CARLISLE, Pa. -- Hard by the Pennsylvania Turnpike and miles from nowhere, this sleepy college town is not exactly a football utopia.
But to Brad Edwards and Terry Hoage, there is no better place to be this summer than in the training camp of the Washington Redskins.
These two cerebral safeties arrived at that conclusion from divergent, yet similar paths. Edwards came to the Redskins from the Minnesota Vikings a year ago via Plan B free agency. Hoage took the Plan B train from Philadelphia last February.
Ask Edwards about his two years in Minneapolis and he recalls a talent-laden team that pulled apart because of self-interests. Ask Hoage about his time with the Eagles and he succinctly delivers a knockdown punch to the team former coach Buddy Ryan built.
What is the difference in the Eagles' and Redskins' organizations?
"Class," Hoage said, and he didn't mean it as an endorsement for Philadelphia.
Why couldn't the Eagles, talented as they were, survive a first-round playoff game each of the last three years?
"They weren't disciplined enough," Hoage said.
Edwards said the biggest difference between the Vikings and Redskins dealt with team harmony.
"Here there is a lot more communication between the staff, front office and players," he said. "The Vikings were loaded [with quality players], but their attitude was not there all the time. Here you see guys pulling for each other. There's a good team concept on the Redskins, as good as you get in this league."
In Washington, Hoage will find generous portions of discipline and Edwards will find a camaraderie rare by NFL standards. But as fate would have it, these two look-alike blonds will be battling for the same job, the starting free safety position vacated when the Redskins gave veteran Todd Bowles a Plan B pink slip last winter.
Edwards, 25, opens camp as the starter. His one year in the Redskins' system figures to be no small factor.
"It's a huge advantage," he said yesterday. "We do more than any other team in the league in the amount of checks and ajustments we do.
The Redskins' free safety plays head games, setting up the defense for the kill. And he's expected to supply the big play. After five years, the Redskins decided Bowles dropped too many would-be interceptions and missed too many play-stuffing tackles to keep the job.
Edwards, whose father Wayne spent five years in the Orioles' farm system, started seven of 25 games as a second-round draft pick in Minnesota. Along the way he showed big-play potential. Yet he was exposed to Plan B after suffering a neck injury in 1989 and the Redskins signed him. Last year he made 45 tackles and two interceptions as a third-down safety in the nickel defense.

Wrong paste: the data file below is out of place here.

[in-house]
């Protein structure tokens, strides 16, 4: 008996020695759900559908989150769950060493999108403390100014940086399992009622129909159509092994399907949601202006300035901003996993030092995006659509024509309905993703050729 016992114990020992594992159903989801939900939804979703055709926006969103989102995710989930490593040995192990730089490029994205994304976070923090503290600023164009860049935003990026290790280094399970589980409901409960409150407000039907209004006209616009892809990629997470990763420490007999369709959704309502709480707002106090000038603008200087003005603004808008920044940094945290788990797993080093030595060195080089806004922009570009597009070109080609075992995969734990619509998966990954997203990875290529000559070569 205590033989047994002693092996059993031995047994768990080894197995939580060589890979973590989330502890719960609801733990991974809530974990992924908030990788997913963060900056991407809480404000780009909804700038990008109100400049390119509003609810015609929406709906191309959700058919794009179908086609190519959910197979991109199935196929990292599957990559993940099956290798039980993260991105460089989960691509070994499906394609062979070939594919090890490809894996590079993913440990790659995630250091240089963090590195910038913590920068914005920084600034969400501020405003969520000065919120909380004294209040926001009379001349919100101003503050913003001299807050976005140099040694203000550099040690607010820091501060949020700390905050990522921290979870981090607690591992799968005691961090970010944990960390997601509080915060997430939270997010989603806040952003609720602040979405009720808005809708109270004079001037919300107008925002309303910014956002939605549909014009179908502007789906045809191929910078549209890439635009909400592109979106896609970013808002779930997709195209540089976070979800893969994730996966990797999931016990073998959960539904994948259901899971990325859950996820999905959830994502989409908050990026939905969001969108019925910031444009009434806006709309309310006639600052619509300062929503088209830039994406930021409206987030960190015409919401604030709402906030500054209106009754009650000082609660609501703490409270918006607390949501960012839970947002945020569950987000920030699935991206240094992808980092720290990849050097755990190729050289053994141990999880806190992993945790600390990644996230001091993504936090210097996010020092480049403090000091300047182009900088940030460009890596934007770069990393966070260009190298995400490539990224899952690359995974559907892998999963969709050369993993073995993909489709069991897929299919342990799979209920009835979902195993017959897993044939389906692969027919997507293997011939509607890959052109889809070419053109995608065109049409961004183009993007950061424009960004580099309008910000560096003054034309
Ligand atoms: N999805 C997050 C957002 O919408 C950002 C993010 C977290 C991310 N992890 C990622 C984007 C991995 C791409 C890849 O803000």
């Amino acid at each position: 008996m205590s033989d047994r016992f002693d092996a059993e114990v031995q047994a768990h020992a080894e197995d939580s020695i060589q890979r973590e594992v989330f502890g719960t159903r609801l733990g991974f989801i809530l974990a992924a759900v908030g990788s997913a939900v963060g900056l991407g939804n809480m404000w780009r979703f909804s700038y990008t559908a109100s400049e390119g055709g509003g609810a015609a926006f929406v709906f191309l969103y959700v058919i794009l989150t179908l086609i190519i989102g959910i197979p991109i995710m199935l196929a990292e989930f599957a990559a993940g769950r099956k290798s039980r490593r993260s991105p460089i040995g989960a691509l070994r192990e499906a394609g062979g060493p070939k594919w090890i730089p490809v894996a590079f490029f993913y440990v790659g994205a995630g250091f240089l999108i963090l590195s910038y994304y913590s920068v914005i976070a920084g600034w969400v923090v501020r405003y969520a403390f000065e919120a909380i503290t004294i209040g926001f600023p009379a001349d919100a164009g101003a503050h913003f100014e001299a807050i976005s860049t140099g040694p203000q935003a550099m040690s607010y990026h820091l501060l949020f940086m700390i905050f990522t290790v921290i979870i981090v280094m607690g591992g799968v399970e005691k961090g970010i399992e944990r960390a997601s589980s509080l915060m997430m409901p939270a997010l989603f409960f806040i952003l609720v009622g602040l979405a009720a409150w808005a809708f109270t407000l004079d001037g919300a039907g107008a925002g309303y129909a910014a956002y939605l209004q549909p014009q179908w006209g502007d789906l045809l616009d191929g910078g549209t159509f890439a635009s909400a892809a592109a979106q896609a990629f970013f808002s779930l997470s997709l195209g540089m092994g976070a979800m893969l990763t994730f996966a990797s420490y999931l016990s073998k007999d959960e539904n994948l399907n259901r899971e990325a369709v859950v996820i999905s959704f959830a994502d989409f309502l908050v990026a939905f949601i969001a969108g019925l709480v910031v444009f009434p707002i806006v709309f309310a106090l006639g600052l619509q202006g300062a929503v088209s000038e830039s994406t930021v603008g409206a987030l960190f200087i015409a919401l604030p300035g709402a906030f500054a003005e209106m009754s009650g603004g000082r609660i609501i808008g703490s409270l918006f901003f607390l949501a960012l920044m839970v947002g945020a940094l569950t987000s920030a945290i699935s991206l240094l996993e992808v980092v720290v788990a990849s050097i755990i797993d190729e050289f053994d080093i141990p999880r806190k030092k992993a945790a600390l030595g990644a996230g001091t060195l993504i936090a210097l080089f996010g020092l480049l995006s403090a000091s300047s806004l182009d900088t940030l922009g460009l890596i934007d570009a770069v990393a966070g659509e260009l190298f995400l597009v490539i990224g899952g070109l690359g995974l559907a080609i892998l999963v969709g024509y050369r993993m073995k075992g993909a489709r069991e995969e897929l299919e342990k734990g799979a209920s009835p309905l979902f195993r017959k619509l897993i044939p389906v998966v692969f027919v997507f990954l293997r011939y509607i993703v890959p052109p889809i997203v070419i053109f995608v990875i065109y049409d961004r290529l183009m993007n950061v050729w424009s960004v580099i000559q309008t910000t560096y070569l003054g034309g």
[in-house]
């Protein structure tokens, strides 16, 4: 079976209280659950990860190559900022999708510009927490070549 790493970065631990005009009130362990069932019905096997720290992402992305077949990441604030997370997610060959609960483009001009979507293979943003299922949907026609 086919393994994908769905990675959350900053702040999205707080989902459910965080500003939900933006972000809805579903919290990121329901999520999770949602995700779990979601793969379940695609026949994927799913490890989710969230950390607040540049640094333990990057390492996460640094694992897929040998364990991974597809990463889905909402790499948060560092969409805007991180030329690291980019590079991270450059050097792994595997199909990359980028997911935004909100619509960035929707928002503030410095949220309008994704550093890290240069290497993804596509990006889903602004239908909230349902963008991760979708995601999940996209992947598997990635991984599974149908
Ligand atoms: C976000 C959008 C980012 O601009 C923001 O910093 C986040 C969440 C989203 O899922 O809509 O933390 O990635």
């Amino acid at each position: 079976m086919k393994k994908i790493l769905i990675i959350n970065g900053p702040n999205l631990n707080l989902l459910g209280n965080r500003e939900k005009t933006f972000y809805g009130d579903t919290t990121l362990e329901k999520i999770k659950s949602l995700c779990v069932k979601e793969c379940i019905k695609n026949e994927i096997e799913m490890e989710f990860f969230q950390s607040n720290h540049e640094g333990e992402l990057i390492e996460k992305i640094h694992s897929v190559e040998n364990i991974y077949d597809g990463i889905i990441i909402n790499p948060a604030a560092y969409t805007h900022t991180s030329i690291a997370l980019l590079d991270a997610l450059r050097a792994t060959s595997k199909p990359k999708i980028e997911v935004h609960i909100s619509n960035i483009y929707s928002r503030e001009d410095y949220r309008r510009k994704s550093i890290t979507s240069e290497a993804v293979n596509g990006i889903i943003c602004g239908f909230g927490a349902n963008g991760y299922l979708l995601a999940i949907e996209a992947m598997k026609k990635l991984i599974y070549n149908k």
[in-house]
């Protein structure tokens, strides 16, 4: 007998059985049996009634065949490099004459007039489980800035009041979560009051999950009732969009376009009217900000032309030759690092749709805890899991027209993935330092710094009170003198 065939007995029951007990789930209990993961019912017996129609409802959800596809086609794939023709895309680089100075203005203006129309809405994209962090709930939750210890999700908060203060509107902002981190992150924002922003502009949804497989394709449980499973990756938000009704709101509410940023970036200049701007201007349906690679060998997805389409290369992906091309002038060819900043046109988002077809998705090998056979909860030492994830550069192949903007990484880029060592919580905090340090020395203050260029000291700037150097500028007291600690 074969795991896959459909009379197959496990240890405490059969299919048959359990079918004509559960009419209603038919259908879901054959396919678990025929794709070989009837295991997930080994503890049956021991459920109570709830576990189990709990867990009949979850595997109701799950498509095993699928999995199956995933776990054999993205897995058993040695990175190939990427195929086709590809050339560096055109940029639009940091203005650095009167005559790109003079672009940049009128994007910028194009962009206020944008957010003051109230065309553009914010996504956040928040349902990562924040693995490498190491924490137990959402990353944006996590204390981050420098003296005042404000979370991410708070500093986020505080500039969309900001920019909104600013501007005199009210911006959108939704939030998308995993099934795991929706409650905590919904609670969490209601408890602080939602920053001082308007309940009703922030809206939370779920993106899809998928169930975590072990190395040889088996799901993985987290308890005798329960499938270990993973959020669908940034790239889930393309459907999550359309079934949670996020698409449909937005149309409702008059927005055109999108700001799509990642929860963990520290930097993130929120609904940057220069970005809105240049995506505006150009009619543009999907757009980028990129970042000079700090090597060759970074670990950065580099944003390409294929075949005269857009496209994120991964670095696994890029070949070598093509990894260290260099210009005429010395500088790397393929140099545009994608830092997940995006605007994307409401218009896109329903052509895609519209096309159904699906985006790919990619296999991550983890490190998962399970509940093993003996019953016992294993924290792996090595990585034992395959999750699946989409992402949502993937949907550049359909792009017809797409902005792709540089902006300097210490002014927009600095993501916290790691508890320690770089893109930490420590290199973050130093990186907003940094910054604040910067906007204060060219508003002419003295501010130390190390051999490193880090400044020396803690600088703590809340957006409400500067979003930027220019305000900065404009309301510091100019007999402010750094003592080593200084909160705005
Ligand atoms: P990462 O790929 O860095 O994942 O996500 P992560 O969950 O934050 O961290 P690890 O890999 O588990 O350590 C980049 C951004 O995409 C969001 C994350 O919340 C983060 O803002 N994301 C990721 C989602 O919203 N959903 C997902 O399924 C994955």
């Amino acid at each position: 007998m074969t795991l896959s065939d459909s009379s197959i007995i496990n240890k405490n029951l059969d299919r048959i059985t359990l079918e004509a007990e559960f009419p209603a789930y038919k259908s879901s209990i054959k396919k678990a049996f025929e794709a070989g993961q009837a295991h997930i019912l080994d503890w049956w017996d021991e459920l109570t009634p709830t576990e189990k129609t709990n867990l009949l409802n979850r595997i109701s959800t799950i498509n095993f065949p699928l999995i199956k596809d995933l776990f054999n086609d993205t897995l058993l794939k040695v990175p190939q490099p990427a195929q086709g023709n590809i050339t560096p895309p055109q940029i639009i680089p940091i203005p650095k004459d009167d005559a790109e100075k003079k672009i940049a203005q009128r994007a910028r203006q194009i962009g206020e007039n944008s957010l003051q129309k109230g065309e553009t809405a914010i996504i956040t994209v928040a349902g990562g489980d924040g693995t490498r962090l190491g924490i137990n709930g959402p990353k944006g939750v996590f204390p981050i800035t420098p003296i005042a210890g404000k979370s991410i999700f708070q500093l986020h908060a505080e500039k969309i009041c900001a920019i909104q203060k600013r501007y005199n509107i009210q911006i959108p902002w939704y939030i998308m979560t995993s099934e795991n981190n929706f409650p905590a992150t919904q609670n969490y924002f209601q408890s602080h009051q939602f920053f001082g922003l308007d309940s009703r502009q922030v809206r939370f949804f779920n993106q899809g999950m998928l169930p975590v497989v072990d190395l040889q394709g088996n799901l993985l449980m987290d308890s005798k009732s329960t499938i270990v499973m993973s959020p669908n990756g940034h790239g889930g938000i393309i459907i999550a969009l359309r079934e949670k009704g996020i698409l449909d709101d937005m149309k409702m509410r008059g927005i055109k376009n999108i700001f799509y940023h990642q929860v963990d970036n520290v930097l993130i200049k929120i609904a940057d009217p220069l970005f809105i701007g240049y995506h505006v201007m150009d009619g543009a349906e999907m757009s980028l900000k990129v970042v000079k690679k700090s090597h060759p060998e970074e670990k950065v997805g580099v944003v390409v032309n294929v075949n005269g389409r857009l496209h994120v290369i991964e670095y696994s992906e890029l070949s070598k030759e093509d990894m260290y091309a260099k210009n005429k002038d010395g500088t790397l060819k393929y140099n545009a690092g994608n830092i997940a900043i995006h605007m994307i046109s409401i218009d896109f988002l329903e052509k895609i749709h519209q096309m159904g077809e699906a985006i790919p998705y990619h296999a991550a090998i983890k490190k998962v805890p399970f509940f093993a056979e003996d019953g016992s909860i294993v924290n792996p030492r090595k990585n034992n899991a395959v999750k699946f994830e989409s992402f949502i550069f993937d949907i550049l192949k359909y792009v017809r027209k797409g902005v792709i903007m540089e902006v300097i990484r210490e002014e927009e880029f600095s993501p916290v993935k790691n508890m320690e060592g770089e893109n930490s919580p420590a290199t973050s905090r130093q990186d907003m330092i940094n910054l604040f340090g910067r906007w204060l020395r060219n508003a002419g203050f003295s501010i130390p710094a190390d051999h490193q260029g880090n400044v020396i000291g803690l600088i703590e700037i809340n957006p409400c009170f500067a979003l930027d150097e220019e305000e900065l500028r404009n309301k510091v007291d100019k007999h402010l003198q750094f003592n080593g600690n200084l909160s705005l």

Hoage, 29, enjoyed the best of his eight pro seasons in 1988 with the Eagles when he picked off eight passes as a nickel back.
"The thing that frustrated me was that I wasn't on the field all the time, just in the nickel," he said. "I'm capable of making big plays. In college [at Georgia] I led the nation with 12 interceptions."
Hoage started his NFL career in New Orleans, but was cut when Jim Mora became coach of the Saints. The rap on Hoage then was his less-than-blazing speed, "the same knock I've had since high school," he said.
In Philadelphia, Hoage said he became disenchanted when he wasn't able to win a starting job the last few years there. "I did everything they asked me," he said. "I created turnovers, I ran the nickel defense, I coached guys on the field. Yet I could never break through and be the starter."
And thats the motivation for Edwards and Hoage this training camp.
"I'm sure Brad was excited when Todd left because he knew he'd get a chance to start," Hoage said. "I know I'm xcited. Whoever wins, the other one will be a little disappointed. But I've been in the league eight years, and thats long enough to know a lot of things can happen."
The Redskins' veterans will get their first taste of live action tonight in a 7:30 scrimmage against the Pittsburgh Steelers at Carlisle High School . . . Saturday the Redskins scrimmage the New York Jets at Lehigh College in Bethlehem . . . Cornerback Martin Mayhew, who ended his contract holdout yesterday, said he felt uncomfortable knowing the Redskins were working out while he sat "at home watching Oprah. You kind of feel like you're missing out on something." . . . Defensive tackle Darryl Grant, whose roster spot could be in jeopardy, is out two to four weeks with a calf injury.